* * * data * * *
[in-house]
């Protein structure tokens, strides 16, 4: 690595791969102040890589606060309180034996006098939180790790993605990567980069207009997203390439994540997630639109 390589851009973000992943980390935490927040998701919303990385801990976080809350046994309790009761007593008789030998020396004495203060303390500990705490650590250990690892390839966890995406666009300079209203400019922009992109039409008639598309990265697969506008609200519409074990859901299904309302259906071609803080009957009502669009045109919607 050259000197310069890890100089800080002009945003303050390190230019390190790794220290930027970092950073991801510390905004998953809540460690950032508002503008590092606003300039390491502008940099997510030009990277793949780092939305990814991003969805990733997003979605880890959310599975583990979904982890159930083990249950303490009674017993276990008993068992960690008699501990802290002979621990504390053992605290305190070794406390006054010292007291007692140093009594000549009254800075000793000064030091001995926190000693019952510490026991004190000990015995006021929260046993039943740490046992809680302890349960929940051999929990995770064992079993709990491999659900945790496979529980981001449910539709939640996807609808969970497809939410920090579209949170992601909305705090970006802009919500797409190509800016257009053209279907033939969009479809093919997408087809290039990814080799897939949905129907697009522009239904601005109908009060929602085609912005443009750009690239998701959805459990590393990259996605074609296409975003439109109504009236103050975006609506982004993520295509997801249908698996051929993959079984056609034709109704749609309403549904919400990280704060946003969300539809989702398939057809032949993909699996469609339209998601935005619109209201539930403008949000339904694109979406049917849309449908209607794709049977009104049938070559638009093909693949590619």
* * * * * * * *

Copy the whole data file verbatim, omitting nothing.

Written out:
[in-house]
């Protein structure tokens, strides 16, 4: 690595791969102040890589606060309180034996006098939180790790993605990567980069207009997203390439994540997630639109 390589851009973000992943980390935490927040998701919303990385801990976080809350046994309790009761007593008789030998020396004495203060303390500990705490650590250990690892390839966890995406666009300079209203400019922009992109039409008639598309990265697969506008609200519409074990859901299904309302259906071609803080009957009502669009045109919607 050259000197310069890890100089800080002009945003303050390190230019390190790794220290930027970092950073991801510390905004998953809540460690950032508002503008590092606003300039390491502008940099997510030009990277793949780092939305990814991003969805990733997003979605880890959310599975583990979904982890159930083990249950303490009674017993276990008993068992960690008699501990802290002979621990504390053992605290305190070794406390006054010292007291007692140093009594000549009254800075000793000064030091001995926190000693019952510490026991004190000990015995006021929260046993039943740490046992809680302890349960929940051999929990995770064992079993709990491999659900945790496979529980981001449910539709939640996807609808969970497809939410920090579209949170992601909305705090970006802009919500797409190509800016257009053209279907033939969009479809093919997408087809290039990814080799897939949905129907697009522009239904601005109908009060929602085609912005443009750009690239998701959805459990590393990259996605074609296409975003439109109504009236103050975006609506982004993520295509997801249908698996051929993959079984056609034709109704749609309403549904919400990280704060946003969300539809989702398939057809032949993909699996469609339209998601935005619109209201539930403008949000339904694109979406049917849309449908209607794709049977009104049938070559638009093909693949590619």